Pet Ownership and Your Health

Your pets provide companionship, unconditional love and plenty of smiles, but they also make you healthier just by living with you. The health benefits of owning a pet are both physical and psychological, and they extend throughout an owner’s life. By keeping your furry companion healthy and happy, you're actually improving your own health and the health of your entire family.

Pets and a Healthy Heart

While eating right and exercise are important components of maintaining a healthy heart, sharing your home with a pet can be another way to boost your cardiovascular health, according to health research institutes. Owning a pet is linked to lower blood pressure, lower cholesterol levels and lower triglyceride levels.

Exercise and Your Pet

If you have a dog, your daily walk together gives both of you needed exercise. Cats often enjoy active play with an owner-controlled string or fishing-pole toy, so it's easy to get small bursts of activity in throughout your day when you've got a feline in the home. Even pet owners with rabbits, hamsters or birds get more exercise than those without any pets because feeding, cage maintenance and playing with your pet are all sources of physical activity.

Children and Pets

Owning pets may be particularly beneficial to kids. According to medical study, children living with two or more dogs or cats in the household during infancy are less likely to have allergies by age six or seven . Pets also provide needed emotional support when a child is upset or troubled, and pets can help children develop empathy and responsibility.

Pets and Elder Health

Older adults often have more healthcare needs, but owning pets can help keep them healthier as they age. Adults 65 and older who have a pet are better able to maintain and improve their ability to handle activities of daily living, which means that owning a pet can help you live independently for longer. Pets also provide social companionship for senior adults, which is vital to psychological health and well being.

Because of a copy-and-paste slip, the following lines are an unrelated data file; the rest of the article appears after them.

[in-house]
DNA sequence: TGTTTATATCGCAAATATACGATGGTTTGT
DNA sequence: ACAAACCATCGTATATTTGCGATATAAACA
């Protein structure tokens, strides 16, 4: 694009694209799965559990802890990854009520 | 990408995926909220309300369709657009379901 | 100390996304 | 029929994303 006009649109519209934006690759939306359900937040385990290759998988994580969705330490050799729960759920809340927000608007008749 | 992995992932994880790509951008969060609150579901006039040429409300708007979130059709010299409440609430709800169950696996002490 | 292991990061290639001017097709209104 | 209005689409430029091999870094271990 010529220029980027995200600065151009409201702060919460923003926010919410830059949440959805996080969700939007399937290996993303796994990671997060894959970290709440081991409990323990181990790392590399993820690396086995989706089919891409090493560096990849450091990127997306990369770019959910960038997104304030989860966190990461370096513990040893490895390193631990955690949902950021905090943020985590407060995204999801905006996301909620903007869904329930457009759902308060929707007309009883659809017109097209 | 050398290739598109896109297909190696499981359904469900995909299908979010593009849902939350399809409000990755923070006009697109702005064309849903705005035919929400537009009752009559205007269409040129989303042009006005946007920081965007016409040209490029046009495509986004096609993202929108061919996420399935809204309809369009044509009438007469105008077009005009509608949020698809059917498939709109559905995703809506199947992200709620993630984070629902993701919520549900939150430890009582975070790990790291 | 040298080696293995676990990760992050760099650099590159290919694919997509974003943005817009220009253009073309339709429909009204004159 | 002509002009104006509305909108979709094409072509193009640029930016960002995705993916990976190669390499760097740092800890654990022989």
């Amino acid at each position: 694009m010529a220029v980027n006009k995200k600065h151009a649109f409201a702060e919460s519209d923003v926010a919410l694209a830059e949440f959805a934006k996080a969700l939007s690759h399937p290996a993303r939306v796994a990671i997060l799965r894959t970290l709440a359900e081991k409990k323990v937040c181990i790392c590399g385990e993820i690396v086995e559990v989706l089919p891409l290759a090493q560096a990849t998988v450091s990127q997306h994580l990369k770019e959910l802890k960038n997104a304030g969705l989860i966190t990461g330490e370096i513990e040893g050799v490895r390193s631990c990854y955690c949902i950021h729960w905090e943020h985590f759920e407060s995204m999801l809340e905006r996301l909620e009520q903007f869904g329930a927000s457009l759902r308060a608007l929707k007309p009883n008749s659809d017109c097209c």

Household Companions as Health Monitors

If you have a chronic condition or disability, pets can act as a health monitor and alert you or others to potential problems. In some cases, dogs can alert owners to an impending epileptic seizure or dangerous changes in blood sugar levels, according to a published medical report.

Sources:

National Institute of Health, “Can Pets Keep You Healthy?” News in Health, February 2009

Wells, Deborah L. “Domestic Dogs and Human Health: An Overview.” British Journal of Health Psychology, December 2010.

Raina, P; Waltner-Toews, D; Bonnett, B; Woodward, C; Abernathy, T. “Influence of Companion Animals on the Physical and Psychological Health of Older People: an Analysis of a One-Year Longitudinal Study.” Journal of the American Geriatrics Society, March 1999.

Ownby, DR; Johnson, CC; Peterson, EL. “Exposure to Dogs and Cats in the First Year of Life and Risk of Allergic Sensitization at 6 to 7 Years of Age.” Journal of the American Medical Association, August 2002.

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  • "We've been with TVVH for over 25 years. Could not imagine going elsewhere. In addition to their professional expertise is the consistent human element; their very real kindness and caring. Office staff, technicians and doctors all are exceptional."
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  • "I recently moved to the area and adopted a rescue, so both of us were strangers. Dr. DeVerna was highly recommended by a dear friend who used the group. We were seen by Dr. Jeri-Ann DiPaola, a warm, knowledgeable professional--very accessible--I had tons of questions, all answered. The entire atmosphere was very friendly and clearly a place where pets and their owners can be comfortable. The office staff and assistants were terrific and made us feel very welcome. Thanks to all."
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